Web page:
Posted by: Natasha Witter at February 16, 2011 01:42 PM
How is Carney’s tattooing represented differently in the story from the way we perceive it today? Would the no hands, feet and face rule be applicable today? Specifically, how do you feel about this rule?
Posted by: Lindsay Renner at February 16, 2011 01:44 PM
In the short story “The Fifteen Dollar Eagle” there are many references to Mount Calvary in tattoos and in the decorations of the tattoo shop. Is this a reference to the religious rejection of tattoos? Does it hint to Laura’s distain for tattoos?
Posted by: Taylor Leonard at February 16, 2011 01:46 PM
Sylvia Plath places a lot of emphasis on the blood coming out of each person as they get their tattoos from Carmey. Do you feel that this is to describe the experience or do you think that there is more meaning behind it? Could the blood represent what the person gives up when they get a tattoo, the pain it takes to get one, or something else?
Posted by: Meghan Donovan at February 16, 2011 01:49 PM
February 16, 2011
Sylvia Plath’s story, “The Fifteen-Dollar Eagle,” is a simple tale that depicts loyalty and apprehension. The eagle is a symbolic mark that represents this sailor’s fidelity to his country, U.S.A. However, although this sailor shows a great deal of loyalty by getting an eagle tattoo, he is apprehensive at the same time. This sailor fears for his life. Is that the reason why he gets another tattoo representing Japan? Is he degrading his country and peers by doing so? Does the sailor feel trapped between two cultures?
Posted by: Emmanuel Cruz at February 16, 2011 01:50 PM
What does Plath mean in the quote "Wear you heart on your skin in this life?" How does this relate to the idea of tattoos in context of the story?
Posted by: Meahgan Jameyson at February 16, 2011 01:51 PM
Sylvia Plath’s “Fifteen Dollar Eagle”
Take this quote from the text: “You've got a rose on the heart, an eagle on the muscle, you've got the sweet Jesus Himself, so come into me. Wear your heart on your skin in this life.”
Do you think this quote continues with the theme that tattoos are an external representative of what is internal? What do you think this quote is trying to say?
Posted by: Sarah Buckner at February 16, 2011 02:02 PM
in the text we come across several different characters that sever as canvas for Carney. Do each of these characters represent a different mindset concerning the art of tattoos and the actually action of receiving them? If so what would they be?
Posted by: amanda arce at February 16, 2011 02:10 PM
16 February 2011
Entry Ticket: The Fifteen Dollar Eagle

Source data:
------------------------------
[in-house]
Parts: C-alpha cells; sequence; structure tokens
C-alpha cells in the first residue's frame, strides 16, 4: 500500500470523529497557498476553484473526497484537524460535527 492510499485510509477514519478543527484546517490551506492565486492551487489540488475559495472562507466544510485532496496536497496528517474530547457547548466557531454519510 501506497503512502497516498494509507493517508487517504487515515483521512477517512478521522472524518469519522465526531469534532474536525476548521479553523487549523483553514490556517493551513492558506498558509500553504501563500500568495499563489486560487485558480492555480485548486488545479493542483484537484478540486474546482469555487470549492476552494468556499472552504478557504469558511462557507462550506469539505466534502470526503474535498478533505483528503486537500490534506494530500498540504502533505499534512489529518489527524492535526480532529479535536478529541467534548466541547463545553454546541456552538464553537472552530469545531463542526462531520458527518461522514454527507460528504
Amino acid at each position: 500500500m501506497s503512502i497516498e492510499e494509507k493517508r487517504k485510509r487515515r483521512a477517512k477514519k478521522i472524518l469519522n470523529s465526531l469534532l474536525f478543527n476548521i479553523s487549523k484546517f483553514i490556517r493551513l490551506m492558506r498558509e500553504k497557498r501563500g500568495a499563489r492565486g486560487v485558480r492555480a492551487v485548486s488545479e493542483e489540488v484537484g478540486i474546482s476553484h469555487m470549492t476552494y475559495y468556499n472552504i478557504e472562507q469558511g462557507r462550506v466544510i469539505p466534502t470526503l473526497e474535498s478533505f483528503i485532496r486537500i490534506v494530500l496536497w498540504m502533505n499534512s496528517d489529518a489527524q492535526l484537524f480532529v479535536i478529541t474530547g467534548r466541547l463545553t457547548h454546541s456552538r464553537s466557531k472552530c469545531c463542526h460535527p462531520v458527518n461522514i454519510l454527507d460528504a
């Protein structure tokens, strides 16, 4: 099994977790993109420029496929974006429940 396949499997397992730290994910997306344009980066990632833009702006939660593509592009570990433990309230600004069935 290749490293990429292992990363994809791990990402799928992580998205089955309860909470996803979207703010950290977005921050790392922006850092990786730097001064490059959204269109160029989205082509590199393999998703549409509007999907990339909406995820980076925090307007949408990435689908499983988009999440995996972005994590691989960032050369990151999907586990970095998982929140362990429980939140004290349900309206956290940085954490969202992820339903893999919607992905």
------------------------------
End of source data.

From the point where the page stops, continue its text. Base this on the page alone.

In the first paragraph of the story, the narrator states a comment from Carmey, “Wear your heart on your skin in this life.” What do you think the tattooist Carmey means by this? Do you think it could be about being open to anything or rebel from societies social norms?
Posted by: Katie Ganning at February 16, 2011 02:13 PM
Carmey says that he thinks that anyone should be allowed to get any kind of tattoo they want and to have it placed wherever they wish on their body. Yet he still keeps certain nameless tattoo flash off of his wall for fear of offending costumers. Do you feel that this is a cowardly choice or simply a business decision? What do you think Plath was trying to say about free speech here?
Posted by: JH Pless at February 16, 2011 02:15 PM
Entry Ticket #5: Plath
Laura is envisioned by the narrator to be experienced and covered in tattoos with no flesh left untouched. In truth, she is white as snow and pure as a nun. Why does such a prolific tattooist as Carmey have a woman so austere and condemning as Laura?
Posted by: Dana Jennings at February 16, 2011 02:20 PM
The Fifteen Dollar Eagle
The story tells us that Carmey would not tattoo any of the “WACS” on their hands or faces. We discover that this is because certain body parts cannot be covered up. What does this decision say about Carmey? Has he earned the title of being a tattoo artist, one that takes great pride in his work? Or is he just a simple tattooer that is willing to give anyone whatever they desire?
Posted by: patricia pothier at February 16, 2011 02:21 PM
Is the $6 difference in price between the 4 color and the two color eagle a symbolic of the tattoo’s respective meanings? Is the cost of the tattoo at all related to its value
Posted by: Jamison Whitney at February 16, 2011 02:24 PM
In the story, Carmey mentions a federal law that prohibits the tattooing of the face, hands, and feet. Mr. Tomolillo finds the law to be appalling. What is your opinion about this so called “totalitarian law”?
Posted by: William Kopnek at February 17, 2011 12:00 PM
*NOTE* The deadline for this particular assignment has now passed. Any comments listed below are *ONLY* for the reposting of comments that I specifically asked to be revised or are ones from non-student posters. Any 'student' posts below that missed the assignment deadline will not get credit for the assignment.
~ Dr. Hobbs
Posted by: Dr. Hobbs at February 18, 2011 09:24 AM